Iowa State Fair—August 18-21, 2016
There is nothing more America than the fair. At ten every morning a voice rings from some distant corner of the fairgrounds, broadcast over tinny loud speakers to every booth, exhibit, and ride. The Star Spangled Banner fills the park and every single soul comes to a pause. Looking to the left and right, peeking around corners, glimpsing through trees you find the closest flag and angle your body toward the stars and stripes. By the rockets red glare hands find their way over hearts and the chaos of the fair stalls at the words of Frances Scott Key. Only at America’s military bases have you ever seen the world stop for America like this. But America cannot be stopped, the last note fades and here she comes again. Consumerism, excess, pointless danger. America America America its all here at the state fair.
The first day, the air is so hot you swim through it, and when the wind comes it’s like the breath of a stove back drafting into your face. You walk in through the back gate, the one that leads into the transient amusement park. Machines held together with pins and ever loosening bolts, hurl teenagers’ bodies through the air. Their teenage brains concerned with if Jimmy can look down Jenny’s shirt, and neither hormone filled body finding the mildest concern for the millions of times the metal octopus has been disassembled and reassembled. Surely there are a few extra parts at the end of every fair—that’s always how it is when you put something together and take it apart and put it together and take it apart. Past the whiplash inducing adventures are individualized stands adorned with neon lights. Noise fills every atom of space. Noise of barkers, noise of piped in techno music for the tilt o’whirl, noise of children crying and pleading and joyously screaming. It all blends to one raucous song, the call of the fair and the unknown and the weird. At first you think the fair is nothing more than a traveling carnival, but then you cross into the rest of the park.
In the underbelly of something called The Grandstand you stumble upon the world of merchants, and retail, and America where we sell, sell, sell, so you can buy, buy, buy. It’s a cavernous space divided into thirds by huge doors that lead to the other side of the Grandstand, where you presume there are bleachers and an arena because over the next few nights you hear the ambient sounds of Kiss and Steven Tyler and Lady Antebellum over refrigerator sized speakers. But on the backside, here in the underneath there is no worry of concerts. You are on a quest to find your friend who is working deep in the belly of this beast. Go past the special dips and soups stand, the neon light up sneakers stand, the magic mug stand, the aroma-therapy stand, the wine stand, the karabiner stand, the felt picture board stand, the glitter stand, the headband stand, the cabinet refinishing stand, the custom orthopedic shoe insert stand, the cheese and sausage stand, the fake hair stand, the furs and dress stand, the chair massage stand, the marionette puppet stand, and the stand and the stand and the stand and the stand.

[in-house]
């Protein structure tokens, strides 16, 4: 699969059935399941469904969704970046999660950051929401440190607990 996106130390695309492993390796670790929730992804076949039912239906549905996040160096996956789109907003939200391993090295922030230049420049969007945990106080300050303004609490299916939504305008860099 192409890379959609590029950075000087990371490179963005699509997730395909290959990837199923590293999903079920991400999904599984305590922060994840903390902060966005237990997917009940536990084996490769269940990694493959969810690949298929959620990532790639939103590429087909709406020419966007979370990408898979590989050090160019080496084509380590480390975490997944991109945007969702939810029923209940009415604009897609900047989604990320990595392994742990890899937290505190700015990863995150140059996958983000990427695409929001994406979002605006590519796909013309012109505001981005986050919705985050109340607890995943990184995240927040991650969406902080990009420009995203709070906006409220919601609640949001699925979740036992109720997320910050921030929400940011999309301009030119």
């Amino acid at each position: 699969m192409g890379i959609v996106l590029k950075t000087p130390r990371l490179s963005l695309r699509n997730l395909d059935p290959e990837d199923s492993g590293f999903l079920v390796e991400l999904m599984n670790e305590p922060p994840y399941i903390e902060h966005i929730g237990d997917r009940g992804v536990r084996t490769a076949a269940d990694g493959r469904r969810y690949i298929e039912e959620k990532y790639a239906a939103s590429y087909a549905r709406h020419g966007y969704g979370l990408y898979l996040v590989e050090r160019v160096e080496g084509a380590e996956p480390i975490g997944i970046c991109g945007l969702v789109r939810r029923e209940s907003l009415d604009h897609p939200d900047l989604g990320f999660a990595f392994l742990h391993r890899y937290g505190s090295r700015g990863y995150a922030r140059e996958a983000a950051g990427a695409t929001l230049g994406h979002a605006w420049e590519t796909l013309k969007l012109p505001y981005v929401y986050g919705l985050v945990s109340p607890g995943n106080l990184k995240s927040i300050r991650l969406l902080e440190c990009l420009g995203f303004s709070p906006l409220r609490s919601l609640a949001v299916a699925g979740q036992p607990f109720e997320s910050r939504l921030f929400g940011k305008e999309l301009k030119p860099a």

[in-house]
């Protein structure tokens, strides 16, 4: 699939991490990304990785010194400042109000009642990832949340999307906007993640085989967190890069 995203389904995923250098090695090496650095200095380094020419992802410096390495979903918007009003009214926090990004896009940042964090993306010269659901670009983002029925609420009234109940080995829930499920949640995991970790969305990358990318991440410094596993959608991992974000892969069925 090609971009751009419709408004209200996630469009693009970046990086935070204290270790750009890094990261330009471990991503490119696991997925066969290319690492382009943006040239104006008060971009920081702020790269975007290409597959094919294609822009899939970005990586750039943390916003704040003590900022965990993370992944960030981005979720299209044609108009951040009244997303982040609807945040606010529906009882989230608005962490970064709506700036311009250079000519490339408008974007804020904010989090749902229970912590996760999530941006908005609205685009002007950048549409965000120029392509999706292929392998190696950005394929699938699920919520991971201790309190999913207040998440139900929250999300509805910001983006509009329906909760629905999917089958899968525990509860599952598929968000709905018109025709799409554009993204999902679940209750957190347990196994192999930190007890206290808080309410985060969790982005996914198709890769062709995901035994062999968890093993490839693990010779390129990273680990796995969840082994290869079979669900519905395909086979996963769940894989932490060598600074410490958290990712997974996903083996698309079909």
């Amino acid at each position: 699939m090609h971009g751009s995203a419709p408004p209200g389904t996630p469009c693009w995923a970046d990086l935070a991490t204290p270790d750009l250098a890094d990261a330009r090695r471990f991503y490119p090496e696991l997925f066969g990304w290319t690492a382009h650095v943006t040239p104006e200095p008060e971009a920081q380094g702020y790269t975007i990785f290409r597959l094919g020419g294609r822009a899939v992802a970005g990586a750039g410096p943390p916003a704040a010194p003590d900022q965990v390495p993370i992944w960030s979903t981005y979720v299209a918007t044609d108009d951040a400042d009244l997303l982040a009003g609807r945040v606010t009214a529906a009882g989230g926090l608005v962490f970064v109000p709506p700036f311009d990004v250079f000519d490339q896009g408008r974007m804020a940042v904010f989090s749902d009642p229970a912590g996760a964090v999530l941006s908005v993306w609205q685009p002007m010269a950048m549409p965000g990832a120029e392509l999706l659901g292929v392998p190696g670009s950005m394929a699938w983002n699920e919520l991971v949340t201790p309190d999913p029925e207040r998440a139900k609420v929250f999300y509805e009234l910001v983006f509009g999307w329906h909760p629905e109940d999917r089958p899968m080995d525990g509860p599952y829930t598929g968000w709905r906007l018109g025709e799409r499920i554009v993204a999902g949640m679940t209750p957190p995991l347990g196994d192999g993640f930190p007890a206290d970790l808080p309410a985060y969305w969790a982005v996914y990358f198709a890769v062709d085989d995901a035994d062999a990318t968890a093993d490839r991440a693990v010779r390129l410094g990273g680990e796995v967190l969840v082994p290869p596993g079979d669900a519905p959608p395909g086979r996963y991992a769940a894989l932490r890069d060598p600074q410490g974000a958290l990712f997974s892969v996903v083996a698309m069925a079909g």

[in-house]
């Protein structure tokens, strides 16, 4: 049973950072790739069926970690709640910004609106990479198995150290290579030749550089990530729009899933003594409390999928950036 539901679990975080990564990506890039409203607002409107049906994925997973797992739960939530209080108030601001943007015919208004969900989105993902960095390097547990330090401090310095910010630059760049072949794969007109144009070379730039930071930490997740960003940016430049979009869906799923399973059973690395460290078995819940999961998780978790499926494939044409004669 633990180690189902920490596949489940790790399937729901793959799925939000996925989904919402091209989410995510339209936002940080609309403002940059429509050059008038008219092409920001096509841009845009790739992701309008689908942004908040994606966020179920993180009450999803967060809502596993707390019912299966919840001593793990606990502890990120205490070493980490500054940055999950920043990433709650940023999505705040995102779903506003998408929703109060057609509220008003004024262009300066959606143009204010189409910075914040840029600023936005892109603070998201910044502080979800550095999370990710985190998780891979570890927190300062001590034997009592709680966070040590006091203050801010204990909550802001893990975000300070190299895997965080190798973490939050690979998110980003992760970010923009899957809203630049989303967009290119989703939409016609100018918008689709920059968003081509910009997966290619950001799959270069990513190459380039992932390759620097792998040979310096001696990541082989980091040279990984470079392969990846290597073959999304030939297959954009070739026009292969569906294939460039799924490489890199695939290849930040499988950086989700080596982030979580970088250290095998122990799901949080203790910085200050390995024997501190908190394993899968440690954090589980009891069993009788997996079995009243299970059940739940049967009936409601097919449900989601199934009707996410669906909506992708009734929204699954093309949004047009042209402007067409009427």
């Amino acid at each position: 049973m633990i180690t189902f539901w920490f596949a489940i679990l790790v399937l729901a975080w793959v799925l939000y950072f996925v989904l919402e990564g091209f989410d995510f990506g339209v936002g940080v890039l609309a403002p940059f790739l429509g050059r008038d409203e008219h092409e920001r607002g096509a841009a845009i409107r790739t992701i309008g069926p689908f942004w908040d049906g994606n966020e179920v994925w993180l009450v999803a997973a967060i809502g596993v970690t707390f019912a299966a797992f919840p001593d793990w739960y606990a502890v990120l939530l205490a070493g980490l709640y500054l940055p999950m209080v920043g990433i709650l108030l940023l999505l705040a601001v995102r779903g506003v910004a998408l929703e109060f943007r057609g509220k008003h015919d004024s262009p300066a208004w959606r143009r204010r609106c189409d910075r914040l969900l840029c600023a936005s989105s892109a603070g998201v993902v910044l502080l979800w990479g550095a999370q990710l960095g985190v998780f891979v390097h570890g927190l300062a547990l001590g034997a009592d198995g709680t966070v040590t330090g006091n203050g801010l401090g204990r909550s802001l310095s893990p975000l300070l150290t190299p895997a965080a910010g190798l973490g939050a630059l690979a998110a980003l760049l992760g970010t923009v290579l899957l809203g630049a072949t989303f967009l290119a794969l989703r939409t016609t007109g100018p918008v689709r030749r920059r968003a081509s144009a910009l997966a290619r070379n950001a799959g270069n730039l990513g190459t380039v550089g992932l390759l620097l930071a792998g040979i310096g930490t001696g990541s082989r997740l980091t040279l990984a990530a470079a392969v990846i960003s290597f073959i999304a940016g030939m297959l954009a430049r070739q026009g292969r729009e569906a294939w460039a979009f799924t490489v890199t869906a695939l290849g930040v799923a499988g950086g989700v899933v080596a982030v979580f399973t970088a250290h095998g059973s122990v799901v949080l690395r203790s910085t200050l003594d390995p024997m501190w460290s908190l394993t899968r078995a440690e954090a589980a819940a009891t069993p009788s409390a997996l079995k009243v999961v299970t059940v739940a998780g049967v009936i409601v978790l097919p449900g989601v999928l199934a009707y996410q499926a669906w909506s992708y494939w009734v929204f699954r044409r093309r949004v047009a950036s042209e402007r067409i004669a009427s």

There in the corner, in the back of the building is a stand covered in delicate paper flowers, adorned by Cinderella’s coach, and accented with pops of hot pink. Here is where you find your friend. She is exhausted, and half a margarita in because it was beer-thirty twenty minutes ago. She has been here for one week. Navigating the tides of people, and using her skill to separate people from their money. You will watch her and learn.
A girl-woman comes into the booth. She smells the bath balms, sorting through different colors and scents. Trailing her is a boy-man, probably the one responsible for the child growing beneath her white floor-length strapless dress. The child pushes her belly out, out, out telling the world that soon it will join us at the fair. The boy-man carries a six-foot tall stuffed tiger draped over his shoulders. It’s nine-hundred degrees inside the building, but he thinks this gigantic stuffed animal is worth carting around the miles of paths meandering beneath the Grandstand. Is it a gift for the pregnant girl? Is she the one who wants to keep something so completely useless? Wrap up her bath bombs and ask about the tiger.
“It’s the third one he’s won this year.”
“What do you do with them all?”
“He wants to slice one open and wear it for a Halloween costume.”
You and the girl laugh and she carries the hot-pink bag of soothing bath salts while her boy-man trots after her with his stuffed baby drooping over his shoulders.
The fair does not discriminate. The fair is as pleased to feast on the ninety-five year old women who walk with crooked backs, in deliberate fashion eyeing this year’s wares, comparing them to when she was a girl seventy years ago and the peddlers sold fabric, not glitter eye-shadow. The fair will chew on a newborn baby, whose mom is still on maternity leave and cradling the lump of child on her shoulder in the searing August heat. Cowboys, farmers, dance squads, acrobats. They are all here, and they all need to buy, buy, buy. It is what the fair demands. We have brought you here today to tell you your life is missing. It is missing hot tubs, and combines, new driveways and chiropractic treatments. The fair will teach you everything you are not.